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Category : Youth

  • Asia Dialogue - First steps towards youth citizenship, a vital ingredient in India’s future

    First steps towards youth citizenship, a vital ingredient in India’s future

    Mukta Naik

    In the Indian city of Indore, located 570 kms from Mumbai, Mohan spends his day attending classes at an engineering college and his evenings with his friends. His father owns a small business and he is the first in his family to go to college. His family expects him to get a well-paid job when he graduates. Mohan, aware of how tough the job market is, resents his family’s unreasonable expectations and is desperately seeking a sense of direction. READ MORE

  • Asia Dialogue - Online Work: The Game-Changer for Asia’s Entrepreneurs

    Online Work: The Game-Changer for Asia’s Entrepreneurs

    Nicolas Picard

    An exciting tech trend is reshaping Asian workforces. In countries like Bangladesh where the economy is expanding alongside faster broadband speeds and mobile penetration, entrepreneurs and skilled workers looking for employment are turning to online work, or eWork. A 2014 report on global online work by Elance-oDesk (a merger of two eWork “freelance” platforms) measured over 8 million registered online freelancers and 2 million registered business clients on its two platforms combined. It is predicted that in 2014, $930 million worth of work will be completed on the platform. READ MORE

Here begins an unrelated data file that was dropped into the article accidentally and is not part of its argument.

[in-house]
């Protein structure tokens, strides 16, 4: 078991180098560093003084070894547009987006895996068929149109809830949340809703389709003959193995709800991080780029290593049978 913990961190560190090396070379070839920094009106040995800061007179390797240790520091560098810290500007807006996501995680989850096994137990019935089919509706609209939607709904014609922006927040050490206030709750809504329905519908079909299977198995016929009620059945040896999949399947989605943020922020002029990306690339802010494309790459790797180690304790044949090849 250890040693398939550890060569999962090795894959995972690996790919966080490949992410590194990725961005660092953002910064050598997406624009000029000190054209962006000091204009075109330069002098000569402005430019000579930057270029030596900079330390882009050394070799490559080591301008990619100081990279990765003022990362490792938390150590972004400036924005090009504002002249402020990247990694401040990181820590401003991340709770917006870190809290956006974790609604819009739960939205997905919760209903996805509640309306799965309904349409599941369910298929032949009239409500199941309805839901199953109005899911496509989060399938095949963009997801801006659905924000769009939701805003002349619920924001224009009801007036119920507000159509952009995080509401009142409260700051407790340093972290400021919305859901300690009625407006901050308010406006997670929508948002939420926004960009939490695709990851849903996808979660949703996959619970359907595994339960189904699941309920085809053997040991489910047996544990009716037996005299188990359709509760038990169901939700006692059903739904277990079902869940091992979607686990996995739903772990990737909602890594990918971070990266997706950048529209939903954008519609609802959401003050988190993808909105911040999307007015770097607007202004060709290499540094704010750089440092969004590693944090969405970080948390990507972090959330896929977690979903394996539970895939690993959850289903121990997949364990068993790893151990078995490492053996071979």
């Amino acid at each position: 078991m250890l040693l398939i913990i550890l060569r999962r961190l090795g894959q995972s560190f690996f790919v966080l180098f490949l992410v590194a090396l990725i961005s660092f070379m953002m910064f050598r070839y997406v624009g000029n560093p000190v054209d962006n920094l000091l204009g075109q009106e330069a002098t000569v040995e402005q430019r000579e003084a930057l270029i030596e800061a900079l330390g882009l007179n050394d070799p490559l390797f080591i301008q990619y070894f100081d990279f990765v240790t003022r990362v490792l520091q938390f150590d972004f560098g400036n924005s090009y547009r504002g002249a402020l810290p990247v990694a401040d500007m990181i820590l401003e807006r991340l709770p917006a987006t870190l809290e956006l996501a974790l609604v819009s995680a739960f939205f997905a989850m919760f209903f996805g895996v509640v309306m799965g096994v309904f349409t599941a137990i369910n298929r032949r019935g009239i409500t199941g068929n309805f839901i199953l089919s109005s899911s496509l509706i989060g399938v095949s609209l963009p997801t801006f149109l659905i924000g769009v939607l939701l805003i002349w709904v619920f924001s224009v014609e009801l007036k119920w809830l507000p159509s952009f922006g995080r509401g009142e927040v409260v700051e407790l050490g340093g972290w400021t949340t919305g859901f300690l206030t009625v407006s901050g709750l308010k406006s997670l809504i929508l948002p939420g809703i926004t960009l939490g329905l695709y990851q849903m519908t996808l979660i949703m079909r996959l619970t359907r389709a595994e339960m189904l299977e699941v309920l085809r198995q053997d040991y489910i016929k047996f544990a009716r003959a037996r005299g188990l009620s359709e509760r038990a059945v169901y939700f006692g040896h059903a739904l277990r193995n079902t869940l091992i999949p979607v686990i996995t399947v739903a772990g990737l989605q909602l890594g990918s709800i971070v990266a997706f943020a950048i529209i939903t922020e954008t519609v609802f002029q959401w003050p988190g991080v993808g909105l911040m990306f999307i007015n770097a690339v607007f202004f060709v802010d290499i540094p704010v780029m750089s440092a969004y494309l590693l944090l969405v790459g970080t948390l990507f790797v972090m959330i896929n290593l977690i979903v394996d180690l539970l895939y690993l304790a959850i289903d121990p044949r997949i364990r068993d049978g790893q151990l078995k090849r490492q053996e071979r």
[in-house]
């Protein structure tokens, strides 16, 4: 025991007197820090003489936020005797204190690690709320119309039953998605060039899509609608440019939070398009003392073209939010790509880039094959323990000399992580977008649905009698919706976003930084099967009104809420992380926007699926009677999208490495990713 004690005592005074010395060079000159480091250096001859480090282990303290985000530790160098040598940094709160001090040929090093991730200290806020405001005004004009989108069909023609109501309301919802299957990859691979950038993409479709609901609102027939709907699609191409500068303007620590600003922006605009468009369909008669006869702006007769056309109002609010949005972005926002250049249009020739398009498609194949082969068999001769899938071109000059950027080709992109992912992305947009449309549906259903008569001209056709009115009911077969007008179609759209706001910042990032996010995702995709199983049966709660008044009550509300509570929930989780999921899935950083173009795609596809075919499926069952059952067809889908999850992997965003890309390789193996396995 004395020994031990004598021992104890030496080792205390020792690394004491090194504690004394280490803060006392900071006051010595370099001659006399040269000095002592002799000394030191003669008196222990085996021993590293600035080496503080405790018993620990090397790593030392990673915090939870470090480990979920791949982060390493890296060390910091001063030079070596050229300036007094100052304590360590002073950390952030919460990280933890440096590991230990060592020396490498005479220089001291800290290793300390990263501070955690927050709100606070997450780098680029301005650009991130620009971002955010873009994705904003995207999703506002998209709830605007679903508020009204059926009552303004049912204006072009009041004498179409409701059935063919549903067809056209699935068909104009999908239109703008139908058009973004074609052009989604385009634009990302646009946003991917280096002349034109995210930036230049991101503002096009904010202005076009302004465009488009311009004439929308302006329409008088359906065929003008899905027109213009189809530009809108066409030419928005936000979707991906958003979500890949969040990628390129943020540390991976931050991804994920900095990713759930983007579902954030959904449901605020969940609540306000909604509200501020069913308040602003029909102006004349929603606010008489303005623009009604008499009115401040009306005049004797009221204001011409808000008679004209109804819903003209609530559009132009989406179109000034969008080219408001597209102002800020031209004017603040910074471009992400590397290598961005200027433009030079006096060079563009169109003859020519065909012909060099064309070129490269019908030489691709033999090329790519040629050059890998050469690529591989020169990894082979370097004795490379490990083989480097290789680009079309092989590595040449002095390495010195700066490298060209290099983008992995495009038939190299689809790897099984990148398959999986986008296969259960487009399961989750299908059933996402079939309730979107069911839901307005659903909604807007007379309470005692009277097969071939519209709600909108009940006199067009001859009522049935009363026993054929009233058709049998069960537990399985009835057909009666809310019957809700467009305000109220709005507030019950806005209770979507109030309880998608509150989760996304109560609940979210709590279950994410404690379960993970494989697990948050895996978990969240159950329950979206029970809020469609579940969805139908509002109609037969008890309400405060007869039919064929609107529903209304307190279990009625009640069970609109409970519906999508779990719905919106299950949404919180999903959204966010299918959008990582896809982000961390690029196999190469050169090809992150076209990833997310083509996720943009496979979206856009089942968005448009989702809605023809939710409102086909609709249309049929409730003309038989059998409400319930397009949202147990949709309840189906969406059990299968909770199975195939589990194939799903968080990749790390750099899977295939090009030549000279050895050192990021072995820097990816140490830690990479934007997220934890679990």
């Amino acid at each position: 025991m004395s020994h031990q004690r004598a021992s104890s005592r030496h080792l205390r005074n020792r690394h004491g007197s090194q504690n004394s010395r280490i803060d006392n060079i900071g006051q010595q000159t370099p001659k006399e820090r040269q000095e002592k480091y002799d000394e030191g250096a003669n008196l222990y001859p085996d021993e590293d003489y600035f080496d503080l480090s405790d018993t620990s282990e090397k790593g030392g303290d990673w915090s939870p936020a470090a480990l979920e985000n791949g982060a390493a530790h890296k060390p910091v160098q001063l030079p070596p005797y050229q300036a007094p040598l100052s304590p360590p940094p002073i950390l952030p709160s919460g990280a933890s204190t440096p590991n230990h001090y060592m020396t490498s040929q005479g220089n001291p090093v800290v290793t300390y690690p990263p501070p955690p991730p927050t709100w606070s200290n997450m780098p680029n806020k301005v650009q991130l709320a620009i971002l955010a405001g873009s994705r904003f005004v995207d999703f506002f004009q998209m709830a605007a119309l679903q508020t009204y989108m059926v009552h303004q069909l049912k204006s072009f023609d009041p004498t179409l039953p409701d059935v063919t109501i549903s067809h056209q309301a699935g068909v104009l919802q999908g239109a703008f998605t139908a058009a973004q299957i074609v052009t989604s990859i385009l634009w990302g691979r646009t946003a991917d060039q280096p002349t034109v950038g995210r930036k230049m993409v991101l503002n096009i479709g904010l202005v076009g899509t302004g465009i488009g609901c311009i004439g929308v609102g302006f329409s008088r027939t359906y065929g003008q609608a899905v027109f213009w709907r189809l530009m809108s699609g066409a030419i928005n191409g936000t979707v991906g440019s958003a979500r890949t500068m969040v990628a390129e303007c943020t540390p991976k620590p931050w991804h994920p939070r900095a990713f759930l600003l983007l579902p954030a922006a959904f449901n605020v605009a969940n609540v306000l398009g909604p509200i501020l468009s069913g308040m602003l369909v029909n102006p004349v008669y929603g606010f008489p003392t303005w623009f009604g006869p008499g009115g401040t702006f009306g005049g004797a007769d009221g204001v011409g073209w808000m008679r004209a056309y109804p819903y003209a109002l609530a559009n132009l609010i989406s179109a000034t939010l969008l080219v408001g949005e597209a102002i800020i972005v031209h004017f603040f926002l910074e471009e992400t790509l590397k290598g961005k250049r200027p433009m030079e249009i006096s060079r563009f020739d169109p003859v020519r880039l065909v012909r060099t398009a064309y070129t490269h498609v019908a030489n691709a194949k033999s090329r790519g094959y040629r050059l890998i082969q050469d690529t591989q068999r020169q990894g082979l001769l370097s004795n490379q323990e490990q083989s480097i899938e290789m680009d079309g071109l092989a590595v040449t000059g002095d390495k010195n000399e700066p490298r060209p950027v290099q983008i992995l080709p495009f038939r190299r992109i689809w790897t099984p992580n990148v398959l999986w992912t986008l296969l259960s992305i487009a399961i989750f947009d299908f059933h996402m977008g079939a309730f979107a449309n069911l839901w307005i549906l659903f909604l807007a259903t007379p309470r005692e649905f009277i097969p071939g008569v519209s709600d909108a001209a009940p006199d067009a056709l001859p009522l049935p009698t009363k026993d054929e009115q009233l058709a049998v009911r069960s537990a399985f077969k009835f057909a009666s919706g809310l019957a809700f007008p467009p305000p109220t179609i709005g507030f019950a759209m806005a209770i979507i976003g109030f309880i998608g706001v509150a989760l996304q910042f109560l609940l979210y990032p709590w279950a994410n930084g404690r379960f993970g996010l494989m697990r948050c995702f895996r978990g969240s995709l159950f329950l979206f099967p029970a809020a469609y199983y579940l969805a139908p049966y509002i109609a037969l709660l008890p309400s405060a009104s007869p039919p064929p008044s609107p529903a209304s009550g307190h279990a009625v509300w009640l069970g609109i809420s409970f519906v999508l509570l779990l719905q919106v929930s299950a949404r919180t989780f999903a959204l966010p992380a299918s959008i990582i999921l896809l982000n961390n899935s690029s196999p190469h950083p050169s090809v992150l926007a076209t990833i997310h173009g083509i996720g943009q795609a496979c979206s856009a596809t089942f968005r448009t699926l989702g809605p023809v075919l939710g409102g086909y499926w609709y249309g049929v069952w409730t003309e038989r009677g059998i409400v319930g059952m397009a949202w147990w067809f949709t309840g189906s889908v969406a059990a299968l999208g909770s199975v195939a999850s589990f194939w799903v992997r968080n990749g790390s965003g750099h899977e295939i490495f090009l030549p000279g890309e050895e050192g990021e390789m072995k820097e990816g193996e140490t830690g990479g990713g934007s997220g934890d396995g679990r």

• Asia Dialogue - Should I Stay or Should I Go? The Graduate’s Dilemma

    Should I Stay or Should I Go? The Graduate’s Dilemma

    Rowan Fraser

    Khulna, Bangladesh

    If you are born in one of Asia’s secondary cities a choice is made at some point as to whether to go or stay.  In this post, Selina is interviewed on this dilemma, and why she left for the country’s capital city.  Focus is on what the secondary city of Khulna could do to keep her and other young graduates from heading for the capital, an issue of retention of young well-educated professionals. Why graduates tend to move on from secondary cities, and why this move is especially challenging for educated young women. READ MORE